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Hull: Smoking puts 10 people in hospital every day

The latest figures from Public Health England have revealed that in the year 2016 to 2017, there were 3,731 occasions in Hull where people were admitted to hospital for smoking-related diseases. That’s up from 3,650 similar cases seen in the year before, which was the highest number on record.

In total, these cost the NHS nearly £6m to treat people in Hull for these diseases in hospital last year, which works out at £22 for every man, woman and child living here. Across the country, 244,470 people died from smoking between 2014 and 2016-1,681 of those were from Hull.

Hazel Cheeseman, director of policy at Action on Smoking and Health (ASH), said: “These figures demonstrate that the NHS is not doing enough to support smokers to quit. A recent audit found that three out of four hospital patients who smoke are not offered help to stop. If they were, hospitals would not only see fewer smoking related deaths and admissions but also an improvement in the effectiveness of many treatments including chemotherapy and surgery.”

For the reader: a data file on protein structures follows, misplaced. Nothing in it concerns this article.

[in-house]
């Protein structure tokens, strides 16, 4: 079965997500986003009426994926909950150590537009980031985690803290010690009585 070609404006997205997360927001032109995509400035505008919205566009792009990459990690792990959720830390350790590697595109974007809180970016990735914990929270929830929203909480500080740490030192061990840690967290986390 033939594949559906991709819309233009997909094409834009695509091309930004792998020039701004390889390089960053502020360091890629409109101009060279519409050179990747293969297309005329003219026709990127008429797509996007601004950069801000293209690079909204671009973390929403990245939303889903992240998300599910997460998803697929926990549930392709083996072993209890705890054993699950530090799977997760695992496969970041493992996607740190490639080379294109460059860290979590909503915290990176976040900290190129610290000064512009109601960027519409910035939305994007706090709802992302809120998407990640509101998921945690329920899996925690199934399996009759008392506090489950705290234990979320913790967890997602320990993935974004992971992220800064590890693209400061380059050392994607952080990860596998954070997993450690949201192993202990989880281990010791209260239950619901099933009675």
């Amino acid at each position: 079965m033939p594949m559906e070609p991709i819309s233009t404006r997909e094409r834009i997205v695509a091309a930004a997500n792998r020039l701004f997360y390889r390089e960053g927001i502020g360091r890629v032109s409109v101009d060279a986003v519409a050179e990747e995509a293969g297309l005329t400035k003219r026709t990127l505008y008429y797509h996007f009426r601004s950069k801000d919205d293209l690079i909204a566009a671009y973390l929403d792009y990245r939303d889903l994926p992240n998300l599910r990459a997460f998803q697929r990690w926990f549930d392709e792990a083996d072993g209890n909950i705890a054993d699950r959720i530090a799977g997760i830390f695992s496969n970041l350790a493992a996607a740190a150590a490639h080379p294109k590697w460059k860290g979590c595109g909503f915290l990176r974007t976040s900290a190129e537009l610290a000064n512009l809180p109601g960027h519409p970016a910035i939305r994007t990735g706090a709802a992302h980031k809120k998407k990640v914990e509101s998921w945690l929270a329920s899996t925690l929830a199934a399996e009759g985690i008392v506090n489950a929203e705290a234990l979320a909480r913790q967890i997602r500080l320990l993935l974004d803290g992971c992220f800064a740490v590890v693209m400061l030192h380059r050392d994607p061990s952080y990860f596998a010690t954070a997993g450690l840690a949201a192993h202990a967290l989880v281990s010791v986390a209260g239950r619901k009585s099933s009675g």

Source: Hull Daily Mail, 17 May 2018

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International

USA: Vast majority of heavy smokers not screened for lung cancer despite USPSTF recommendations

An analysis of 1,800 lung cancer screening sites nationwide found that only 1.9% of more than 7 million current and former heavy smokers were screened for lung cancer in 2016, despite United States Preventive Services Task Force (USPSTF) and ASCO screening recommendations. This study, the first assessment of lung cancer screening rates since those recommendations were issued in 2013, will be presented at the upcoming 2018 ASCO Annual Meeting in Chicago.